The Grates

Gravity Won't Get You High

(Dew Process; 2006)

By Conrad Amenta | 21 February 2008

And so the post-Strokes New York barrel-scraping search for anything and everything that sounds remotely reminiscent of clean guitar tones and a calculatedly scruffy look has spread its scope to reach Brisbane, Australia. The copycats have sprung copycats, and while I’m usually one to welcome emulation (if a band copies something I enjoy, why would I object?), does The Grates’ primary appeal -- that singer Patient Hodgeson’s voice shares a passing resemblance to the Yeah Yeah Yeahs’ Karen O, and Gravity Won’t Get You High to this year’s rock-heavy Show Your Bones -- sound like something that anyone actually needs to hear?

If outright and skillful homage or coincidental resemblance to New York darlings were all there was to The Grates, then at least we’d have clear criteria with which to judge the success of the album, only a few points docked here or there for lack of originality. The problem with The Grates is that at least one of their three members always remembers to bring respectable, if not interesting songwriting ideas back to juvenile, overbearing, irritating silliness that almost immediately forgoes connection with the listener for a mixed bag of adolescent jokes and rock-out posture. “Inside Outside” is of The Presidents of the United States’ pedigree -- one half-step above “wacky” by virtue of its occasional hook, but only a full step above transparent comedy with its refrain “Some motherfuckers think they’re born to dance.” I’ll admit that making an indie kid laugh is the brain surgery of music, much harder than making said listener believe in one’s affection for rock n’ roll. But what’s unfortunate is that even when The Grates fail to generate laughs, they do so in a completely redundant and uninteresting way. “Sukkafish,” which could be an early-nineties band name in itself, introduces a surprisingly pleasant banjo tangle to complement Hodgeson’s first genuinely supreme melody, but a boring three-chord chorus, draped ceremoniously in immediately recognizable grunge distortion, quickly quashes it.

“Nothing Sir” is representative of at least half of the album’s most glaring flaw; opening with a simple circus-waltz beat while Hodgeson suggests she’ll use her hairdryer to “blow all the grey clouds away,” the song is insipid and, beneath Brian Deck’s competent production (Modest Mouse, Tortoise, The Sea and Cake, Iron & Wine, Secret Machines), is largely comprised of three-chord / two-chord rock. “Little People” and first single “Science is Golden” tie each other in their bid to represent the other half of the album and what many will consider its primary strength: power-pop whose “natural” production values just barely mask what is standard fare in a market where indie has become a viable commodity. The Grates may not have the self-seriousness of a Lindsay Lohan trying her hand at music, but the quality of Gravity Won’t Get You High’s songwriting actually struggles to reach that level. At least Lohan had the benefit of experienced pop studio musicians and songwriters and only had to manufacture presence.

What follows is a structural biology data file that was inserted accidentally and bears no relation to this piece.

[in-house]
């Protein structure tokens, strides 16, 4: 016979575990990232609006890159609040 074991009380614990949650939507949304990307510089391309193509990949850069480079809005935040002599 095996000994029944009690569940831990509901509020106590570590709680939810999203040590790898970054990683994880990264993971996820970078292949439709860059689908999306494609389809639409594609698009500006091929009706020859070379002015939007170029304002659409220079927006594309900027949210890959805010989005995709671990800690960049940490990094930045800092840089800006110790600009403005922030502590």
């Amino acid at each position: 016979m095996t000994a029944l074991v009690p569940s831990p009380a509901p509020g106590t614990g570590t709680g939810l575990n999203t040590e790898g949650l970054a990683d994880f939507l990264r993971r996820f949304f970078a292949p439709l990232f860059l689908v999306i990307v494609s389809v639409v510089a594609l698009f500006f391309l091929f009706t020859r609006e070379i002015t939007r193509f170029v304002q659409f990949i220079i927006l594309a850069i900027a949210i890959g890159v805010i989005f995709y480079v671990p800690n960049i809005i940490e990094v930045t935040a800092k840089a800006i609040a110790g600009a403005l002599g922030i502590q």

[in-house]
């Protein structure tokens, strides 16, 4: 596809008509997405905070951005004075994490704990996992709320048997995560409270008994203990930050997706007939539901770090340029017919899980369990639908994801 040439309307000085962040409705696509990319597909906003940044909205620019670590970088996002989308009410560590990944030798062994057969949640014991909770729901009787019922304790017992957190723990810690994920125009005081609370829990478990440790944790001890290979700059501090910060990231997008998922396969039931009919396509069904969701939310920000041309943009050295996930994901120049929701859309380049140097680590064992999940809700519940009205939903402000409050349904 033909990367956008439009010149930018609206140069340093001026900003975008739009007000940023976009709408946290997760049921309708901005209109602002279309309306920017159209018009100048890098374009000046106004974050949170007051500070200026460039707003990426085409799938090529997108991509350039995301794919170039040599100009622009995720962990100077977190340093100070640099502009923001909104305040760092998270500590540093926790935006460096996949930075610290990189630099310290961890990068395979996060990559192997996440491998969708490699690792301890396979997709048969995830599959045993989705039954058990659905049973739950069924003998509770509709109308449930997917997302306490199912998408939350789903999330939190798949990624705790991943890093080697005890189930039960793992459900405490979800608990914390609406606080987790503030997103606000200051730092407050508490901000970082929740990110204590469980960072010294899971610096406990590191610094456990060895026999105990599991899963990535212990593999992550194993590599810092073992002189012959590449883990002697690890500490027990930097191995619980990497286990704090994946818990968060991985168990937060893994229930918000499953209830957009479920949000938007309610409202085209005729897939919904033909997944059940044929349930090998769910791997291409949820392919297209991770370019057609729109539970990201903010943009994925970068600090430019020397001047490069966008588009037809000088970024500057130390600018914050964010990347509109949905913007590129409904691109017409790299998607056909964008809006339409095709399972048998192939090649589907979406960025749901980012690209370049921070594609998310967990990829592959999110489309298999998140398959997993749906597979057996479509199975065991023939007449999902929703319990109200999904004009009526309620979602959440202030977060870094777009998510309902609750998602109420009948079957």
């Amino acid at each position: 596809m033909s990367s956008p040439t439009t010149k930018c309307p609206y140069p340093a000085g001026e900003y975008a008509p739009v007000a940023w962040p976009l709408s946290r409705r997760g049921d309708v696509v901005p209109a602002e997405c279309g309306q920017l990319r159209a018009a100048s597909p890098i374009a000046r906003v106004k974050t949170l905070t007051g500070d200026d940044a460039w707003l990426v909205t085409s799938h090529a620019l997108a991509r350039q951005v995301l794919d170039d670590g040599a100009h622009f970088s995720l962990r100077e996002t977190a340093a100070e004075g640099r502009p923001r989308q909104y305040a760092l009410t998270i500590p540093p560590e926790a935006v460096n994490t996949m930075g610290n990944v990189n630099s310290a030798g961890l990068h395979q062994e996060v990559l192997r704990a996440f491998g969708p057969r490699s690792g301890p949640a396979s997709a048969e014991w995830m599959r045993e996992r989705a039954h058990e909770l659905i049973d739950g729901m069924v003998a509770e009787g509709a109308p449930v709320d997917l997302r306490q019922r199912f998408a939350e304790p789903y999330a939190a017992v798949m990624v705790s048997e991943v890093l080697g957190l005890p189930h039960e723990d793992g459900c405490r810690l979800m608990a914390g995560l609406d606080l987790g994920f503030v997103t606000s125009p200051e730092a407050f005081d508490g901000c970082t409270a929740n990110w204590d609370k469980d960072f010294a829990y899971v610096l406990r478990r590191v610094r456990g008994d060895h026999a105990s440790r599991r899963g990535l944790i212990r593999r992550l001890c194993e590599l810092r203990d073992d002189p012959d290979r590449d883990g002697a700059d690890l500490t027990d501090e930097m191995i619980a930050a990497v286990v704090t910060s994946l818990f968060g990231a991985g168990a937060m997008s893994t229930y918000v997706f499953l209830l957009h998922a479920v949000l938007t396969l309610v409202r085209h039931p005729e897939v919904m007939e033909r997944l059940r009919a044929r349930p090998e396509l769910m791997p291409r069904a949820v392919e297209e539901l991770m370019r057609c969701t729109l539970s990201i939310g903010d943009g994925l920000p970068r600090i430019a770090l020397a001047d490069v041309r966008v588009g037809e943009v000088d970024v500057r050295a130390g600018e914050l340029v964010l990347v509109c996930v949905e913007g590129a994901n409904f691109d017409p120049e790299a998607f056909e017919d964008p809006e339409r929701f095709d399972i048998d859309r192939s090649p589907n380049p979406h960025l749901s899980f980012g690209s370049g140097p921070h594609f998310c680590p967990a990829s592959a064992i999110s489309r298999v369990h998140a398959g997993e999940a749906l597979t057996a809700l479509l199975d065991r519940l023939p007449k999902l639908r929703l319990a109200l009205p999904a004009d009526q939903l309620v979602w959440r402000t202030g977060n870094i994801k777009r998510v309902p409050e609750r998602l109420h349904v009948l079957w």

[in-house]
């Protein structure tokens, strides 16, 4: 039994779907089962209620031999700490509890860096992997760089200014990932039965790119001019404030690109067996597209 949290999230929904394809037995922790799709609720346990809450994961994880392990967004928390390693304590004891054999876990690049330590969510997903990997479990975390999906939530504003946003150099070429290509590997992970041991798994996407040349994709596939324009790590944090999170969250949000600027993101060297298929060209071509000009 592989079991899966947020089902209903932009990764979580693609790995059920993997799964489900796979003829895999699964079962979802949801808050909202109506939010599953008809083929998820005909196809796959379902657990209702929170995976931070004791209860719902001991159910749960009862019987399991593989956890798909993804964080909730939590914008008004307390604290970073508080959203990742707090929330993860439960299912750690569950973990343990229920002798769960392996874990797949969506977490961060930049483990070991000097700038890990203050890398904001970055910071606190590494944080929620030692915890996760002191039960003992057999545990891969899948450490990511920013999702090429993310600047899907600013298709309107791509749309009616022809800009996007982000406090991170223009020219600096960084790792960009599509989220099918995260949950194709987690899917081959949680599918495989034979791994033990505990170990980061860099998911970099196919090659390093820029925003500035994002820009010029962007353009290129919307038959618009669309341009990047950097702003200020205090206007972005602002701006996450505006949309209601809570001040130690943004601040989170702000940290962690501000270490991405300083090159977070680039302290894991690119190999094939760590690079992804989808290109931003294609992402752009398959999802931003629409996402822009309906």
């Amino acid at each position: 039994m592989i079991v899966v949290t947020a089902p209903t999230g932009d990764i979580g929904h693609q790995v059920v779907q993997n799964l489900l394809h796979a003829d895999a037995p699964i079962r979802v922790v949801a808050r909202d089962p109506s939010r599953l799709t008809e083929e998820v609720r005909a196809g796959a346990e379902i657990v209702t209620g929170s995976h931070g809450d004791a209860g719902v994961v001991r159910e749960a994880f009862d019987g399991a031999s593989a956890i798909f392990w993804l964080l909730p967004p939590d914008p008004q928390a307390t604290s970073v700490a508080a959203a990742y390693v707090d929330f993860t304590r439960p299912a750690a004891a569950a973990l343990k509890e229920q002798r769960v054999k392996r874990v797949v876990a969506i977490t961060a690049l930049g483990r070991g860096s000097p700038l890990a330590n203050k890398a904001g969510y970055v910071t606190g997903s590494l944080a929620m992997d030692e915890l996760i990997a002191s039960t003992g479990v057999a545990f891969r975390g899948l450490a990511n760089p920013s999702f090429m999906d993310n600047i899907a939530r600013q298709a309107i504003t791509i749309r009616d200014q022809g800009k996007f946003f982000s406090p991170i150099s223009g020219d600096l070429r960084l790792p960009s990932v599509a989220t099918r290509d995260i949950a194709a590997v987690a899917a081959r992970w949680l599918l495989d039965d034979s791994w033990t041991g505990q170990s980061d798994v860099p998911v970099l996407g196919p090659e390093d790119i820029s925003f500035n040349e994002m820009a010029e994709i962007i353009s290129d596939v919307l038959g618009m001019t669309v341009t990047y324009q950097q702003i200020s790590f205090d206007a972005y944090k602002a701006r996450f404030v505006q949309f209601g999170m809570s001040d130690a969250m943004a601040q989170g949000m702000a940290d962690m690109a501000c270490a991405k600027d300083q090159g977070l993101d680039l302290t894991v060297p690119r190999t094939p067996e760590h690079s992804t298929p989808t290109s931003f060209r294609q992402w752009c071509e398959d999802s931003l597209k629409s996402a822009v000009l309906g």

Still, the album’s first half is marginally better for Hodgeson’s decision to sing about something (please, anything) and that the band refrains from painting outside the borders of its limited canvas. “Trampoline” supposes its namesake an apt metaphor for sex (it takes Hodgeson “higher,” which I suppose will do given the album’s many frittered away salvos) and “Howl” is a lucrative pop-punk relationship between Hodgeson’s thankfully open lyrical thread, unobscured by the mask of slapstick, and John Pattersons’ gradually-emerging guitar dynamics (much welcome at this point of the album, what with its prior insistence on bar chord monotony). “Rock Boys,” “19-20-20,” and “Lies are Much More Fun” pilfer early-nineties, punk-infused guitar and pubescent, sing-song hooks in a seemingly less intended manner than the album’s torpid second half; they more fully justify the Yeah Yeah Yeahs comparisons, if not the album’s value. Patience Hodgeson’s voice comes closest to Karen O’s on closer “I am Siam,” but is only about as close to O’s venerable screech as to 4 Non Blondes’ Linda Perry’s during said travesty’s canonical “What’s Up?” Unlike the YYYs, the band is making such unremarkable grunge-lite pop that enjoyment of the album hinges on Hodgeson’s simulated profundity. At least on “I am Siam” it dissolves with the rest of the music into unintelligible fuzz, a calculated cover-up of the fact that the band never bothered to write an end to the song. Strangely, at only a minute and a half in length, the flitting and pretty vocal warble of opening number “I Won’t Survive” is probably the band’s most premeditated joke, but it’s also, ironically, Hodgeson’s most original melody, marred only by the double downstroke of Patterson’s intrusive guitar plodding.

Really, the album’s title says it all: clever in a “huh” kind of way, The Grates’ self-satisfaction at their own sense of humor may elevate this unexceptional, anachronistic collection of two-dimensional, nineties ideas above an album with similarly unexceptional lyrics, but after only a few listens you’ll find it no more endearing or hilarious than you do any person who resorts to prepubescence for yuks.